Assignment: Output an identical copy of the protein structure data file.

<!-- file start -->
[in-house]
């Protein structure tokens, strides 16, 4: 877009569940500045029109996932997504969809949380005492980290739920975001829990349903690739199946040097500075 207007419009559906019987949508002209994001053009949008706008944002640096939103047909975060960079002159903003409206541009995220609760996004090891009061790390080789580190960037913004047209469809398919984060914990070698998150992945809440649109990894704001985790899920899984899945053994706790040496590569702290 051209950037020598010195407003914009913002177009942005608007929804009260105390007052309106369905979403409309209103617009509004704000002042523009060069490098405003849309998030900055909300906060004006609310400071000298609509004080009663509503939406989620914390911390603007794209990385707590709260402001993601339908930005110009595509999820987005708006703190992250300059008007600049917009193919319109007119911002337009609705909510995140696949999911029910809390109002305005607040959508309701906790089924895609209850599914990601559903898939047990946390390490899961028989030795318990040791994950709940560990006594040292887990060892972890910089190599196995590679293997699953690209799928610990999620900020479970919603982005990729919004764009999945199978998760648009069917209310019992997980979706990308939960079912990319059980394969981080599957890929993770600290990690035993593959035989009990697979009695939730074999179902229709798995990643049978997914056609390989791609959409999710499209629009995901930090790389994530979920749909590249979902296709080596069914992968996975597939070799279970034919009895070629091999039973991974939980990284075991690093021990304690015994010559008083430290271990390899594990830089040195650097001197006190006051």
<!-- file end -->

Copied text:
[in-house]
């Protein structure tokens, strides 16, 4: 877009569940500045029109996932997504969809949380005492980290739920975001829990349903690739199946040097500075 207007419009559906019987949508002209994001053009949008706008944002640096939103047909975060960079002159903003409206541009995220609760996004090891009061790390080789580190960037913004047209469809398919984060914990070698998150992945809440649109990894704001985790899920899984899945053994706790040496590569702290 051209950037020598010195407003914009913002177009942005608007929804009260105390007052309106369905979403409309209103617009509004704000002042523009060069490098405003849309998030900055909300906060004006609310400071000298609509004080009663509503939406989620914390911390603007794209990385707590709260402001993601339908930005110009595509999820987005708006703190992250300059008007600049917009193919319109007119911002337009609705909510995140696949999911029910809390109002305005607040959508309701906790089924895609209850599914990601559903898939047990946390390490899961028989030795318990040791994950709940560990006594040292887990060892972890910089190599196995590679293997699953690209799928610990999620900020479970919603982005990729919004764009999945199978998760648009069917209310019992997980979706990308939960079912990319059980394969981080599957890929993770600290990690035993593959035989009990697979009695939730074999179902229709798995990643049978997914056609390989791609959409999710499209629009995901930090790389994530979920749909590249979902296709080596069914992968996975597939070799279970034919009895070629091999039973991974939980990284075991690093021990304690015994010559008083430290271990390899594990830089040195650097001197006190006051």